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Ejiroghene Ogboru-Ogholaja, Account Executive, ZenithOptimedia

3 min, 35 sec read
9:47 AM | 9 April 2013
by Adam Oldfield
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Ejiro studied management and marketing at Royal Holloway graduating in 2010. After being seduced by a very well paid sales job straight after university, she realised she wasn't cut out for that world and focused on getting into advertising. So far she has worked at Mindshare (a WPP media agency) on UK clients and has recently move to ZenithOptimedia (a Publicis media agency) to work on international planning and buying. You may also find her bouncing about the university scene with Squared, as she is currently one of the acting university reps.  

What was your first ever job?

I worked as a shop assistant in Monsoon/Accessorise. Used to love spending my day de-tangling necklaces, nothing gives me greater satisfaction till this day. Well…nothing I’ll be sharing anyway.

Why did you go into advertising?

Always wanted to work in advertising, I loved looking at ads and wondered how they were put together. I also have a creative background so was seduced by the idea of creating images for brands. The dream was to one day see my drawings/art on a billboard.

How did you clinch your first job in ad land?

Lots and lots of research to understand which part I wanted to work in as well as who I wanted to work for. Once I got a contact for GroupM, lots of chasing, making sure they got my application, making sure I got feedback and then eventually a graduate assessment day which landed me a bunch of interviews. Needless to say the research I did about the industry helped me stand out, as many Grads had no clue why or what they would be getting into.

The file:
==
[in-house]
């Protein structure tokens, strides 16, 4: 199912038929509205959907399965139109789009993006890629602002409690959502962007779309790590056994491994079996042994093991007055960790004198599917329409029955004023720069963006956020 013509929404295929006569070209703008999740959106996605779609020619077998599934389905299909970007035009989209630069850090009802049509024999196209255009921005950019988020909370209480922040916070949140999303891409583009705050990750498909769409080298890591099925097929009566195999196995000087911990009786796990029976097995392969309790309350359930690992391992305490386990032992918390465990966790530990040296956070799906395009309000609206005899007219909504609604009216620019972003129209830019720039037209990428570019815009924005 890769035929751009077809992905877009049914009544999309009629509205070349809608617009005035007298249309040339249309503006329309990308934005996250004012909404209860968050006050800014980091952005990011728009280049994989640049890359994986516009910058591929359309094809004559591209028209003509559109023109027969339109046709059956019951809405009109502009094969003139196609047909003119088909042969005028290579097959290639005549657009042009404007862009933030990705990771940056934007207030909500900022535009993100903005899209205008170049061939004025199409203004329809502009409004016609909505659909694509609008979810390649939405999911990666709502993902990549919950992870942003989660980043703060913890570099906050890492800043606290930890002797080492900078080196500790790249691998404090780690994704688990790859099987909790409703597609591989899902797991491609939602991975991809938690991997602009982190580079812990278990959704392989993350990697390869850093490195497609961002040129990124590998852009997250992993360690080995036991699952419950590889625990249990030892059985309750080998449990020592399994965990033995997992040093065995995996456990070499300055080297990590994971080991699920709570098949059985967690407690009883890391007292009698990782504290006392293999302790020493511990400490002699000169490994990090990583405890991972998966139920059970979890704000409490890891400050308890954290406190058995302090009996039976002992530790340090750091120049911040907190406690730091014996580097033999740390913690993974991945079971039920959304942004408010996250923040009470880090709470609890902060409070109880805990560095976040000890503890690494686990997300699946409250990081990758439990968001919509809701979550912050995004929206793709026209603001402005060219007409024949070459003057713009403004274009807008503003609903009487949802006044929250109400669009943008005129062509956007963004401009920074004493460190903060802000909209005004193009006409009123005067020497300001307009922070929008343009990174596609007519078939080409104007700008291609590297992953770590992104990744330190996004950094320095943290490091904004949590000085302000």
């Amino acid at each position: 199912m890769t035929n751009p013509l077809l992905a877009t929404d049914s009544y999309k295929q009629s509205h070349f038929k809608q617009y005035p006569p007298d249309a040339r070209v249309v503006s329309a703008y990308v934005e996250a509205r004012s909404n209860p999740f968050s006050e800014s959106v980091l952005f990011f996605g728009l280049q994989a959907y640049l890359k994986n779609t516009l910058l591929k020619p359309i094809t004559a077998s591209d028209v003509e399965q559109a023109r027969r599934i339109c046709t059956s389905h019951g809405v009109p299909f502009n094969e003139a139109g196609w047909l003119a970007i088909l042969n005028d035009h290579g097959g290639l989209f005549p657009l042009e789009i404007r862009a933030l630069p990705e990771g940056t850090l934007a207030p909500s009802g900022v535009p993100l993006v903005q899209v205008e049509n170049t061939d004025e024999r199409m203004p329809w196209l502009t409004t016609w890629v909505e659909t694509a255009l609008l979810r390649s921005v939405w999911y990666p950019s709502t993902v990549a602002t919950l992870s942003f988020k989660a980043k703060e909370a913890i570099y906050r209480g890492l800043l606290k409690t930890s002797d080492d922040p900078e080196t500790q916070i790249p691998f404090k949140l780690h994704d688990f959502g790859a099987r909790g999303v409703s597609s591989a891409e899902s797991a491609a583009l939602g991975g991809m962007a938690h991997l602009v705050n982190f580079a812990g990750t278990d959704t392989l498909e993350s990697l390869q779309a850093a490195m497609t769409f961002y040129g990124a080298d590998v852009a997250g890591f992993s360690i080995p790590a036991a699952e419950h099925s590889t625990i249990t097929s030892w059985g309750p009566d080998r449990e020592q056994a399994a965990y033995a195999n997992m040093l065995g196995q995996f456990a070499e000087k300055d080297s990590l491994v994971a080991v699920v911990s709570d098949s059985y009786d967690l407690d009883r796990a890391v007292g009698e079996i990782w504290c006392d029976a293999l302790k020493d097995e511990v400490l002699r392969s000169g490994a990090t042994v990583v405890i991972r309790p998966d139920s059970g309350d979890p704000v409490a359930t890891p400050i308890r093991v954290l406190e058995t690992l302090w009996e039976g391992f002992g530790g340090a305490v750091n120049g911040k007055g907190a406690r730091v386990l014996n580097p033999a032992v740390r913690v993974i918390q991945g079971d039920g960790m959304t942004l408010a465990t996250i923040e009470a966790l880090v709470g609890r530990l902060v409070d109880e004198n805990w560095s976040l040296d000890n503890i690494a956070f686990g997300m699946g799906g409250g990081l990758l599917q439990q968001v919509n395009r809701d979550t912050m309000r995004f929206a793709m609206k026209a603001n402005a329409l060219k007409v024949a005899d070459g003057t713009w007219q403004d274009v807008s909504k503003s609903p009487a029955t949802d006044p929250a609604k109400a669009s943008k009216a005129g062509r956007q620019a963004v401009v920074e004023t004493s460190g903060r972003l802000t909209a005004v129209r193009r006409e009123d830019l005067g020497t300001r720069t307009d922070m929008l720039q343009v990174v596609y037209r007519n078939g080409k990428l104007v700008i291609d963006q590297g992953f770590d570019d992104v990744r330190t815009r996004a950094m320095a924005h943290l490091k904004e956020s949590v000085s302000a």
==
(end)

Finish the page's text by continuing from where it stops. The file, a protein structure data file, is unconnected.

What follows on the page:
What’s the best piece of advice you’ve been given?

Be yourself and go with your gut feeling. You don’t want to work in a team where you can’t be yourself.

And what’s the worst piece of advice?

Don’t ask so many questions... It’s a lie. If anyone tells you that its because they are bad managers. Ask as many questions as you can, analyse every task you do so that you understand why and how you are contributing. But then of course REMEMBER the answers because it’s a busy industry and chances are you may not have the opportunity to ask the question again.

How would your typical day play out?

Typical day as an international planner/buyer starts at 9.30, followed by a few status calls with clients. A lot of emails, phone calls and meetings with publishers based all over Europe and some in the US, as well as a healthy 2-3 hours working on PowerPoint presentations and my good old friend Excel. If you are lucky and it’s a Thursday or Friday, you might get a nice lunch out as well as a couple drinks in the evening (All free of charge of course)…because that is how we roll in media!

What do you see as the next big thing?

The next big thing in advertising is definitely around data management. Not big data but smart data. When consumers start willingly giving us more accurate and meaningful data, (maybe at a cost), which in turn helps brands create meaningful and valuable products for them. At the moment it is all a big smoke cloud of numbers and stats, it is only a matter of time before it becomes something beautiful.

What inspires you?

Progress - knowing that everything now is leading to something better and bigger and I have a part to play.

If you could share a desk with anyone, who would it be?

Justin Timberlake because I’m loving his stuff at the moment… random!

What’s your one piece of advice for young people looking to break into the industry?

Work out what you are really good at and what you would like to learn, you should know your strengths well so that you can sell yourself naturally. Do your research, find the right agencies, look on linked in for contacts, and follow trade websites (Mashable, Campaign, etc). Don’t just rely on getting into big groups like Publicis or WPP, there are plenty of small agencies hungry to have you as long as you bring enthusiasm and are willing to work hard.

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